Book of the week
The British Are Coming: The War for America, Lexington to Princeton, 1775–1777
“Historians of the American Revolution, take note,” said Joseph Ellis in The New York Times. With the publication of Rick Atkinson’s first volume in a planned trilogy, “a powerful new voice has been added to the dialogue about our origins as a people and a nation.” Not that the former Washington Post writer and Pulitzer-winning author of an earlier trilogy on World War II offers any radically new arguments. But he brings to the story “a Tolstoyan view of war,” insisting that we see how people on the ground experienced the unfolding violence. Atkinson’s you-are-there approach is so cinematic that you may wonder if he’s taking creative liberties when, say, he notes the color of the sky over Concord Bridge. But he seems to have all such details backed by endnotes, and “to say that Atkinson can tell a story is like saying Sinatra can sing.”
“This is not a book for anyone in a hurry,” said Gerard DeGroot in The Times (U.K.). Its 564 pages of narrative text cover only the first two years of an eight-year conflict, and Atkinson is “never afraid to digress,” if the detour delights. Mostly, though, we get details that matter: rebel troops eating boiled leather to stave off hunger, pewter dishes and fishing weights being melted down to manufacture ammunition. And there is heroism and depravity on both sides. George Washington grows as a military leader, but only after early gaffes lead to near-knockout defeats. And though the redcoats are cruel at times—nine of every 10 American prisoners of war died in custody—they also display valor, and are exceeded by the rebels in only one intangible: hope.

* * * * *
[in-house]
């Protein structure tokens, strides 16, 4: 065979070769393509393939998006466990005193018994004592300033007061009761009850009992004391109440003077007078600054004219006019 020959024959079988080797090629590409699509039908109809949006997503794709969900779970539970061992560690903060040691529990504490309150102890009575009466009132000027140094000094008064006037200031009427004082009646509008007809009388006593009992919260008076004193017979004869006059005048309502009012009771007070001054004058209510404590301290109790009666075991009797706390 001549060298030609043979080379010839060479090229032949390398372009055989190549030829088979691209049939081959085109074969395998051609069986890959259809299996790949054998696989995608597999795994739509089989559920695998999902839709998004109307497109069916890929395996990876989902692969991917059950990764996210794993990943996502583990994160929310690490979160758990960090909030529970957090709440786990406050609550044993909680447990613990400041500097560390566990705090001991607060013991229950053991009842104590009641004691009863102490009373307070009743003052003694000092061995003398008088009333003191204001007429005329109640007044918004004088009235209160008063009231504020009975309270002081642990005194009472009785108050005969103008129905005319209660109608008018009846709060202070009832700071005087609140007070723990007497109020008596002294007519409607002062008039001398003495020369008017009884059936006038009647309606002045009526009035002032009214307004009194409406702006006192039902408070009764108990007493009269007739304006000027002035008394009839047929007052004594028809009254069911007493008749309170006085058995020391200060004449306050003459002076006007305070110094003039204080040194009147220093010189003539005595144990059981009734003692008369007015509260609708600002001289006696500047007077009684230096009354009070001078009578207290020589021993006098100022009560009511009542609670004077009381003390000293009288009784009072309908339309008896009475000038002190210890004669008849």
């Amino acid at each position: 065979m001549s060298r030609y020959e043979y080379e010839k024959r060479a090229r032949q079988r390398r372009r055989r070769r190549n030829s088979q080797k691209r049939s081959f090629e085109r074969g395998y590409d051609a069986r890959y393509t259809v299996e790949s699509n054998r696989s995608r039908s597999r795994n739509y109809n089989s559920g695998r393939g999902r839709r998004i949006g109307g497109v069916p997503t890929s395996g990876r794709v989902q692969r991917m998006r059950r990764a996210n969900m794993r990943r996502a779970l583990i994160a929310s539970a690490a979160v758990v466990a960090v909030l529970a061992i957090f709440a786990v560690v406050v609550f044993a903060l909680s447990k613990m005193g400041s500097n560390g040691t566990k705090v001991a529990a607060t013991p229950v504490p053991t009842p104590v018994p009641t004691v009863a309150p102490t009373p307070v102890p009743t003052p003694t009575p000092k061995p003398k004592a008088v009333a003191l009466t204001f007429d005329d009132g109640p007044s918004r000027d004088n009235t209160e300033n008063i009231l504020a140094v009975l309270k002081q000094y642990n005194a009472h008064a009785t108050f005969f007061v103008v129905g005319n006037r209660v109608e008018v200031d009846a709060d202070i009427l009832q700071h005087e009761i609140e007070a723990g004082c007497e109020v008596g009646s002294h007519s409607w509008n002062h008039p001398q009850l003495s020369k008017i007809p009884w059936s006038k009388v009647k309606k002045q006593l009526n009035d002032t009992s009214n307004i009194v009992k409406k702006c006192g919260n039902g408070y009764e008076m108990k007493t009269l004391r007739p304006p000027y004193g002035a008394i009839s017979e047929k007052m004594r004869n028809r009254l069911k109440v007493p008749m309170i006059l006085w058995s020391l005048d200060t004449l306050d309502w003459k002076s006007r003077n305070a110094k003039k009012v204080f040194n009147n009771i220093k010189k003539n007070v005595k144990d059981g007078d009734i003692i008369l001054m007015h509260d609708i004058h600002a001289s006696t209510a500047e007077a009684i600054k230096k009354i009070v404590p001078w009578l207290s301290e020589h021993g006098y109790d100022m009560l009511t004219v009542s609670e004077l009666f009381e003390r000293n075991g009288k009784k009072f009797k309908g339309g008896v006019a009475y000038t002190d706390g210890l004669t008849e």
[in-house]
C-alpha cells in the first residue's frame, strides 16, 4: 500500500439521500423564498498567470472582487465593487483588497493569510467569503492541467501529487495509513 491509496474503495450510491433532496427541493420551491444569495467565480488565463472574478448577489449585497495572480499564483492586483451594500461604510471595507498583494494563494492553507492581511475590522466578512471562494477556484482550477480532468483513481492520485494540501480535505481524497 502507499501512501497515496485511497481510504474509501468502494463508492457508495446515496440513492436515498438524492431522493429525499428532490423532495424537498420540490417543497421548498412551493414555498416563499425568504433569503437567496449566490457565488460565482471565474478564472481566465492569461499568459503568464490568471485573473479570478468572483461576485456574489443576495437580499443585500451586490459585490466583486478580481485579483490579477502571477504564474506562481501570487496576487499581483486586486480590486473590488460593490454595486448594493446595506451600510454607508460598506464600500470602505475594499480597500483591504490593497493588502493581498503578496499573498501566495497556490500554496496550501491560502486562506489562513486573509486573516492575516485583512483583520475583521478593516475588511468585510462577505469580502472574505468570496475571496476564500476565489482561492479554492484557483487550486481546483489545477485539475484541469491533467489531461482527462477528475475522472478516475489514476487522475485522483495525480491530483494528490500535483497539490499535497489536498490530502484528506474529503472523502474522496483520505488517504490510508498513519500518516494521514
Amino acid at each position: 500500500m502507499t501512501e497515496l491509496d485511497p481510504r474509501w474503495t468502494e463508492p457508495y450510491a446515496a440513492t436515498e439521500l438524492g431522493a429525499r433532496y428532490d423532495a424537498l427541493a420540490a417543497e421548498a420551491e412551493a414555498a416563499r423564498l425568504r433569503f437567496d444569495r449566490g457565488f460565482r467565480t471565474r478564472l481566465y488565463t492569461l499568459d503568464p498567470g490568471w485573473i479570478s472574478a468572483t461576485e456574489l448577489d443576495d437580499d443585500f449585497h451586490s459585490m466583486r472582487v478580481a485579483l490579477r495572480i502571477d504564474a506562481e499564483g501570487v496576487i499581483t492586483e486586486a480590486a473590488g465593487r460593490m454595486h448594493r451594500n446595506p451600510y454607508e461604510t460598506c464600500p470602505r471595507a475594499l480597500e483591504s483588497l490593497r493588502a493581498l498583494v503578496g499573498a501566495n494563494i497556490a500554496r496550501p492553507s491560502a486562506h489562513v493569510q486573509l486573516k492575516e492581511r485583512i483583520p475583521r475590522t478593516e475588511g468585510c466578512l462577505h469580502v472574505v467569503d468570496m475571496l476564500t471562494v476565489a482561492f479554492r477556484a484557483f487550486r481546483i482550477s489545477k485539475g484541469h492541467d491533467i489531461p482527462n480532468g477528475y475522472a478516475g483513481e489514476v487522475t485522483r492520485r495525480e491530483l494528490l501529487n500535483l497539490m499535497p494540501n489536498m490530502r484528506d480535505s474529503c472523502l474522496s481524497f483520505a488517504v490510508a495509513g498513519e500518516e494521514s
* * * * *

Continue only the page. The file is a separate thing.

But interpreting the combatants’ motives is not Atkinson’s strong point, said Wayne Lee in The Washington Post. He devotes only one paragraph to the Continental Army’s 1776 campaign against the Cherokees, for example, missing one of the principal lessons of recent histories of the war: that there were multiple, sometimes regionally specific, reasons that ordinary citizens decided war against British rule was necessary, and not least among those reasons was a fear of Indians. Stirring but vague talk of “the cause” won’t do it. Still, for anyone who is seeking a smart, detailed account of the war’s ups and downs and who values “sheer dramatic intensity” above all, Atkinson’s work is the one to grab. “There are few better places to turn.” ■